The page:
"Financing for Development in the Age of COVID-19 and Beyond" [fr]
"Financing for Development in the Age of COVID-19 and Beyond"
Message from Mr Emmanuel Macron, President of the French Republic
Thursday 28 May 2020
Translation from French
Ladies and gentlemen,
As you said a few weeks ago, Mr. Secretary-General, dear Antonio, achieving the goals of sustainable development has never been as difficult and as imperative as it is today. This is demonstrated by the COVID-19 crisis.
Difficult because the crisis, over and above its health consequences, considerably deepens the challenges we were already facing: the increase in inequalities between our countries, within our countries, including gender inequalities, the increase in poverty, the endangerment of food security, the development of fragility and instability. As always, this crisis has shown that the most vulnerable are once again paying the heaviest price.
It is also difficult because the crisis comes at a time, it must be said, when multilateralism and international cooperation are being profoundly challenged. Yet, as we see every day, the need for collective action and cooperation has never been greater.
None of us will be able to get out of this by leaving the others behind, by having an isolated response, whether it is a question of health, economics, climate or security. The price is paid by all; cooperation is needed.
In this context, France sees three priorities. Three priorities that basically respond to three emergencies for our planet. And these three priorities have the same objective: to fight against the inequalities of the contemporary world. This is what we have placed at the heart of our G7, this is what must continue to drive our collective action.
This first priority is obviously health for all. This is the objective that we collectively reiterated at the World Health Assembly held a few days ago. It is the one we are pursuing through the ACT-A initiative in response to the pandemic, whether it be our response in terms of testing, treatment, vaccine and support for the most fragile health systems. This is essential to overcome the pandemic and to avoid any setback to the progress made over decades against other epidemics, for maternal and child health, for the reduction of inequalities. A few weeks ago, 7.5 billion euros were already mobilised for this initiative, which brings together public and private players in global health in an unprecedented way. We still need to do more and amplify it.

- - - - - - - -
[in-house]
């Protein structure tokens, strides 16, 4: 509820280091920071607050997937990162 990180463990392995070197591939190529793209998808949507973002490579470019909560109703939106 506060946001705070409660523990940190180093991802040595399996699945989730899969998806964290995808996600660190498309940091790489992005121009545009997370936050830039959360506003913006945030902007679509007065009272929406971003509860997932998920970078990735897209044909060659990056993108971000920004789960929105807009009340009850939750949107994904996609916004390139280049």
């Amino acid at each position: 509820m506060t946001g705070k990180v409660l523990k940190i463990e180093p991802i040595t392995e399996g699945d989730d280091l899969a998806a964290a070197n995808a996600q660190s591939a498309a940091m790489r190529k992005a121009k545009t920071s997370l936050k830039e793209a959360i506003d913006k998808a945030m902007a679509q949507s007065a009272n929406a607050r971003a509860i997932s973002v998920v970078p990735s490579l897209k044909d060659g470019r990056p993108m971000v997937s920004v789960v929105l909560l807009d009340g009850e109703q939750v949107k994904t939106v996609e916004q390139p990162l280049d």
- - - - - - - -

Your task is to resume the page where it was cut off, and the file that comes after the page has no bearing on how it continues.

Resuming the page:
Secondly, it is support for the countries most vulnerable to the pandemic, particularly in Africa. Africa will indeed enter recession for the first time in 25 years. Entering recession at a time when it needs, given its demographic dynamics and the situation it is already in today, double-digit growth. If we are not, collectively, equal to the moment, to the solidarity that we owe to our African partners, very clearly, the entire 2030 development agenda will be called into question. Very clearly, it is the entire future of Africa that will be compromised. What I am saying is a test of our collective credibility, of our own future. A test that is being played out now. That is the purpose of the initiative we have taken, together with seventeen of my African and European counterparts, for a four-pronged response: health, economic, scientific and humanitarian. At the heart of this action, there is the objective of cancelling debts and a first step that was successfully taken at the G20 Finance Ministers’ meeting, with this moratorium that has been decided upon. We must now implement it, with all the countries concerned, with all the public and, I hope, private creditors, and we must be able to go further by fully mobilising the IMF, special drawing rights and even debt restructuring.